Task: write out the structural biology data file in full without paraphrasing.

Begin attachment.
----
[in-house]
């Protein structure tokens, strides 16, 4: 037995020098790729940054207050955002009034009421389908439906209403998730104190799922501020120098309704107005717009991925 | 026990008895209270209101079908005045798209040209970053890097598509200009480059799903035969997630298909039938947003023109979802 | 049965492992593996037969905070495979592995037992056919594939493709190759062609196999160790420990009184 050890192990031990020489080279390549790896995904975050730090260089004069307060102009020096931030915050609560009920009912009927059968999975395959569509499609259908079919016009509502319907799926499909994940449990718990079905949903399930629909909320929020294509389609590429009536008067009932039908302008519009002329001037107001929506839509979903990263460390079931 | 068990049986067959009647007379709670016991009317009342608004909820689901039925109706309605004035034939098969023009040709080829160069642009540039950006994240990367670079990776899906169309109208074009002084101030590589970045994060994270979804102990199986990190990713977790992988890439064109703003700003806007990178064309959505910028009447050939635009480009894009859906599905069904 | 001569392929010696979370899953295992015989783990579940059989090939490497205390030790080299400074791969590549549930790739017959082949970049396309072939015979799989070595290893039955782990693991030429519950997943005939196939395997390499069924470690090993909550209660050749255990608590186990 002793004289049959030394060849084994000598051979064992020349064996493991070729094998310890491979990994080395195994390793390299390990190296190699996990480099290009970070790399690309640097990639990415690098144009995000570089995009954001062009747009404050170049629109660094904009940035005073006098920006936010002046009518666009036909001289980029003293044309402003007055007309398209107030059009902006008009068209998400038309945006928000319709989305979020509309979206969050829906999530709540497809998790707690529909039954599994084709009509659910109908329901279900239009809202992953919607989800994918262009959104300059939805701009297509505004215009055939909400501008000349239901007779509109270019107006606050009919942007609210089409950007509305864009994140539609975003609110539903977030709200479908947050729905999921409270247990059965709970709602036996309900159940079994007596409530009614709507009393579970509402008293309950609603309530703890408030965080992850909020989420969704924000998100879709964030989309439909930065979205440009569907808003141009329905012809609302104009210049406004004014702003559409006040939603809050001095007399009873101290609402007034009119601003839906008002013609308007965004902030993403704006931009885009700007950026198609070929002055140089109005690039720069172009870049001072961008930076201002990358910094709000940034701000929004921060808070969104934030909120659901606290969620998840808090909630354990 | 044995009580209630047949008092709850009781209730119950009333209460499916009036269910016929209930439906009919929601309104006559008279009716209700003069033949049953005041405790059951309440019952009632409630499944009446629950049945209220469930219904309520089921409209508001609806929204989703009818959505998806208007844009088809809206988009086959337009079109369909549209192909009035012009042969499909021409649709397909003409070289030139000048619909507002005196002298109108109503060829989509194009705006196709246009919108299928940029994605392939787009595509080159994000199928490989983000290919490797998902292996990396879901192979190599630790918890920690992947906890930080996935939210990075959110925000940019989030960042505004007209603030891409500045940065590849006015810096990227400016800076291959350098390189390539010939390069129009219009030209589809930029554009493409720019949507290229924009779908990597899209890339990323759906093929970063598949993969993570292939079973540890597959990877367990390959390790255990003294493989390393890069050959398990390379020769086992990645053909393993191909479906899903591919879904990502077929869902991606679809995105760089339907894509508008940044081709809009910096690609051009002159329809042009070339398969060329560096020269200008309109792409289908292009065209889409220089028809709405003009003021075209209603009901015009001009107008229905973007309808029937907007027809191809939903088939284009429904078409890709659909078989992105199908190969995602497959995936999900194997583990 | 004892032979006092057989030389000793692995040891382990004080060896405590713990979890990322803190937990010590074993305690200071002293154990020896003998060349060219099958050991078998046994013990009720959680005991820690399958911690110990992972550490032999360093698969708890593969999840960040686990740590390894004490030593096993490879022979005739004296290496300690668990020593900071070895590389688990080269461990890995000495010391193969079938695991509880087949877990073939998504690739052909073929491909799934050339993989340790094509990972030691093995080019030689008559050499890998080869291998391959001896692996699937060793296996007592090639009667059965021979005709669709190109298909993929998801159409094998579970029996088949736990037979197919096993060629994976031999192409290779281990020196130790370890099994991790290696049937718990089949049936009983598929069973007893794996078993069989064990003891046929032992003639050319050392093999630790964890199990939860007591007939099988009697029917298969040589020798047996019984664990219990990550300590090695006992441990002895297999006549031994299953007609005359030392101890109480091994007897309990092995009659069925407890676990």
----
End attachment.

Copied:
[in-house]
């Protein structure tokens, strides 16, 4: 037995020098790729940054207050955002009034009421389908439906209403998730104190799922501020120098309704107005717009991925 | 026990008895209270209101079908005045798209040209970053890097598509200009480059799903035969997630298909039938947003023109979802 | 049965492992593996037969905070495979592995037992056919594939493709190759062609196999160790420990009184 050890192990031990020489080279390549790896995904975050730090260089004069307060102009020096931030915050609560009920009912009927059968999975395959569509499609259908079919016009509502319907799926499909994940449990718990079905949903399930629909909320929020294509389609590429009536008067009932039908302008519009002329001037107001929506839509979903990263460390079931 | 068990049986067959009647007379709670016991009317009342608004909820689901039925109706309605004035034939098969023009040709080829160069642009540039950006994240990367670079990776899906169309109208074009002084101030590589970045994060994270979804102990199986990190990713977790992988890439064109703003700003806007990178064309959505910028009447050939635009480009894009859906599905069904 | 001569392929010696979370899953295992015989783990579940059989090939490497205390030790080299400074791969590549549930790739017959082949970049396309072939015979799989070595290893039955782990693991030429519950997943005939196939395997390499069924470690090993909550209660050749255990608590186990 002793004289049959030394060849084994000598051979064992020349064996493991070729094998310890491979990994080395195994390793390299390990190296190699996990480099290009970070790399690309640097990639990415690098144009995000570089995009954001062009747009404050170049629109660094904009940035005073006098920006936010002046009518666009036909001289980029003293044309402003007055007309398209107030059009902006008009068209998400038309945006928000319709989305979020509309979206969050829906999530709540497809998790707690529909039954599994084709009509659910109908329901279900239009809202992953919607989800994918262009959104300059939805701009297509505004215009055939909400501008000349239901007779509109270019107006606050009919942007609210089409950007509305864009994140539609975003609110539903977030709200479908947050729905999921409270247990059965709970709602036996309900159940079994007596409530009614709507009393579970509402008293309950609603309530703890408030965080992850909020989420969704924000998100879709964030989309439909930065979205440009569907808003141009329905012809609302104009210049406004004014702003559409006040939603809050001095007399009873101290609402007034009119601003839906008002013609308007965004902030993403704006931009885009700007950026198609070929002055140089109005690039720069172009870049001072961008930076201002990358910094709000940034701000929004921060808070969104934030909120659901606290969620998840808090909630354990 | 044995009580209630047949008092709850009781209730119950009333209460499916009036269910016929209930439906009919929601309104006559008279009716209700003069033949049953005041405790059951309440019952009632409630499944009446629950049945209220469930219904309520089921409209508001609806929204989703009818959505998806208007844009088809809206988009086959337009079109369909549209192909009035012009042969499909021409649709397909003409070289030139000048619909507002005196002298109108109503060829989509194009705006196709246009919108299928940029994605392939787009595509080159994000199928490989983000290919490797998902292996990396879901192979190599630790918890920690992947906890930080996935939210990075959110925000940019989030960042505004007209603030891409500045940065590849006015810096990227400016800076291959350098390189390539010939390069129009219009030209589809930029554009493409720019949507290229924009779908990597899209890339990323759906093929970063598949993969993570292939079973540890597959990877367990390959390790255990003294493989390393890069050959398990390379020769086992990645053909393993191909479906899903591919879904990502077929869902991606679809995105760089339907894509508008940044081709809009910096690609051009002159329809042009070339398969060329560096020269200008309109792409289908292009065209889409220089028809709405003009003021075209209603009901015009001009107008229905973007309808029937907007027809191809939903088939284009429904078409890709659909078989992105199908190969995602497959995936999900194997583990 | 004892032979006092057989030389000793692995040891382990004080060896405590713990979890990322803190937990010590074993305690200071002293154990020896003998060349060219099958050991078998046994013990009720959680005991820690399958911690110990992972550490032999360093698969708890593969999840960040686990740590390894004490030593096993490879022979005739004296290496300690668990020593900071070895590389688990080269461990890995000495010391193969079938695991509880087949877990073939998504690739052909073929491909799934050339993989340790094509990972030691093995080019030689008559050499890998080869291998391959001896692996699937060793296996007592090639009667059965021979005709669709190109298909993929998801159409094998579970029996088949736990037979197919096993060629994976031999192409290779281990020196130790370890099994991790290696049937718990089949049936009983598929069973007893794996078993069989064990003891046929032992003639050319050392093999630790964890199990939860007591007939099988009697029917298969040589020798047996019984664990219990990550300590090695006992441990002895297999006549031994299953007609005359030392101890109480091994007897309990092995009659069925407890676990």